[Dshield] Interesting Zombie Data Graphs

mjcarter@ihug.co.nz mjcarter at ihug.co.nz
Sun Nov 6 22:35:06 GMT 2005

I started a company with this problem in mind; ISPs do have
the ability to identify Zombies and other infections. But
most would not have the resource to handle the cleanup
themselves. Most of the time you won't be able to talk a
user through cleanup without spending hours on the phone and
there is always the danger of ending up with a dead system
due to miss interpreted instructions, language barriers,
wrong diagnosis, etc.

It is also resource intensive to have the customer "bring it
in". Do ISPs have the room or the staff to handle this? I
doubt that also especially during a major event, so I
believe that their (ISPs) best option is to shut off access
to their service. This way they can force the customer to
take action and call the helpdesk, they can then pass the
customer on to a service that specializes in these things.
Yes there would be a fee but users must take some
responsibility in keeping their systems clean and up to



> Pete Cap wrote:
> > --- Deb Hale <haled at pionet.net> wrote:
> >>Humm!  Comcast - imagine that.  They have to be the
> >>most loosely run company ever.
> > What gets me is that although Comcast must have
> > millions of users, and although I'm sure they're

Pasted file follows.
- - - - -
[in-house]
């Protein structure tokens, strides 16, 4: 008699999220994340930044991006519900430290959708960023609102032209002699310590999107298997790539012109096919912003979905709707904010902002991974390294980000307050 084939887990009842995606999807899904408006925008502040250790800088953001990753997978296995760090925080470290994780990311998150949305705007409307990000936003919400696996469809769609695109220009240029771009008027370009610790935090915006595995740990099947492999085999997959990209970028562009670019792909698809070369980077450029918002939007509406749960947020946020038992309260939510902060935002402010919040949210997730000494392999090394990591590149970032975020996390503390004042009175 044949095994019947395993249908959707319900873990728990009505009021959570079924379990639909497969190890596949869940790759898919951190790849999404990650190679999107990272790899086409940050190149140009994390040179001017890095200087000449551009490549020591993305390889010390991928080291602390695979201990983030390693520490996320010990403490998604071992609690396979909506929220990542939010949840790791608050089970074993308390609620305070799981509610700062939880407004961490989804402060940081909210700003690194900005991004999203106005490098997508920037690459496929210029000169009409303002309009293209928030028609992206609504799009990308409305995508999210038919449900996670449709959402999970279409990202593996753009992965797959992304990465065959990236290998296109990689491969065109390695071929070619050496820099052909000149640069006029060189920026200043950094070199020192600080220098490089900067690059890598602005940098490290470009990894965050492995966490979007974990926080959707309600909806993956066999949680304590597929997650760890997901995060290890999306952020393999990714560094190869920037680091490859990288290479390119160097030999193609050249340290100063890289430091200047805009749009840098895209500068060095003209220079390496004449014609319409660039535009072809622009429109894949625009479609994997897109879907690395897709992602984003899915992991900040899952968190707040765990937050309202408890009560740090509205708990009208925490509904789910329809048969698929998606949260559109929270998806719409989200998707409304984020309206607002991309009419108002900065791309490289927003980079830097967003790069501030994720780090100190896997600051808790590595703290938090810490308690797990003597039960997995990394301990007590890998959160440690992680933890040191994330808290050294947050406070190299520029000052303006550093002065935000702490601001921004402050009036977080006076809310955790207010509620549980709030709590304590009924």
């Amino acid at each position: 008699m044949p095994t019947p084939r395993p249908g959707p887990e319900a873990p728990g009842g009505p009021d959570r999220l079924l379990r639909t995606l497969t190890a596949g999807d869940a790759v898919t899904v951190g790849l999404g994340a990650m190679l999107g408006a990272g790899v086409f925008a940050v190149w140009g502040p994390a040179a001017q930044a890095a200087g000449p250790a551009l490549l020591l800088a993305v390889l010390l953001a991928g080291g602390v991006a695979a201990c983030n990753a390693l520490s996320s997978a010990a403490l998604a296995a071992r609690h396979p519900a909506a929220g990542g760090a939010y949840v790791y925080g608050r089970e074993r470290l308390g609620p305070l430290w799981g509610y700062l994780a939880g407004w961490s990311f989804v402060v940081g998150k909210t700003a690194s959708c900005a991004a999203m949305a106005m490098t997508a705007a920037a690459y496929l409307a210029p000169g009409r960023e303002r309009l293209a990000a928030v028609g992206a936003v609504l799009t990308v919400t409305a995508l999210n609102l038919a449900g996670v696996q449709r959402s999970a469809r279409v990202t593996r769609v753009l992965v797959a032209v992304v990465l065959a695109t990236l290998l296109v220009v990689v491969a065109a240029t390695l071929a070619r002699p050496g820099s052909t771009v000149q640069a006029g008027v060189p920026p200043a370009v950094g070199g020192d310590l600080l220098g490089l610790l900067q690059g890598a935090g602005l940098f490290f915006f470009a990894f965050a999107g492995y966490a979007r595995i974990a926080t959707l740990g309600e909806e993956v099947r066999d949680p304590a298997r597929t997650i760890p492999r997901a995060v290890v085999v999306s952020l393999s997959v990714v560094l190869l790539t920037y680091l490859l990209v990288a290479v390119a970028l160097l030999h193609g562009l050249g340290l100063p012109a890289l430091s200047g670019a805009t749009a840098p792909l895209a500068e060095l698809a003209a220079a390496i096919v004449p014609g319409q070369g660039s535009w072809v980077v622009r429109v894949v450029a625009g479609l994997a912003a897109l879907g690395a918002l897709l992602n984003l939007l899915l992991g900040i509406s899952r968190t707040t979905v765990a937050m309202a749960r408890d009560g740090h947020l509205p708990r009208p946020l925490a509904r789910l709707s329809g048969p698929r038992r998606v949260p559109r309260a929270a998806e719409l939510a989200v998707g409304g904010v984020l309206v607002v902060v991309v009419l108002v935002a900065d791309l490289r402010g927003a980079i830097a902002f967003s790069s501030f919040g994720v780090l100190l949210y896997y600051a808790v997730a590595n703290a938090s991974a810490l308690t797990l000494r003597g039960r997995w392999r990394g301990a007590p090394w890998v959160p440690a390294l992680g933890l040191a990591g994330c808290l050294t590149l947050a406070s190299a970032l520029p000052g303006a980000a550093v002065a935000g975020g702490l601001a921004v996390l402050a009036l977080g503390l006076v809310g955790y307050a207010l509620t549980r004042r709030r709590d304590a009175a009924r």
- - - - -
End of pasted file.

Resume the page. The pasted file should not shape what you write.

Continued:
> > moving many, many terabytes of data each day, it is
> > not really a difficult problem to identify zombies.
> The real problem with any major providers is that there
> isn't [yet] a proven, scalable support model to handle the
> results.
> Sure, zombies can be identified easily enough, but then
> what?  Block them?  Then what - they are expected to call
> (yes, call; you shut their network access)?  How do you
> tell them to fix it?  The typical John Doe user won't have
> a clue.
> Even here at the university, with our supposedly
> computer-literate user base, with Cisco Clean Access
> controlling network access checks which include current
> Norton definitions, we still end up with enough cases of
> 'fix it yourself, reload from CD, or bring it in' to keep
> the helpdesk queues fairly lengthy.  The recent plague of
> AIMbots (spread through AOL IM messages to 'click here')
> nailed about 3% of our supposedly scam-aware dorm
> population despite all of the protections above plus
> restrictive firewalling, neither of which are implemented
> by the major providers.  How many subscribers does Comcast
> have?  In the millions?  That's 30K infections per million
> users.
> It is difficult enough keeping the house clean even when
> you have extensive controls and restrictions over
> who/what/where access is permitted.  I have a hard time
> imaginine the difficulties faced by a major ISP, where
> 'unfiltered, naked internet' access is expected and often
> demanded.  There has been some progress with spam control
> by blocking/restricting SMTP, but controls over more
> recent threats (bots) are tougher to maintain.
> Jeff
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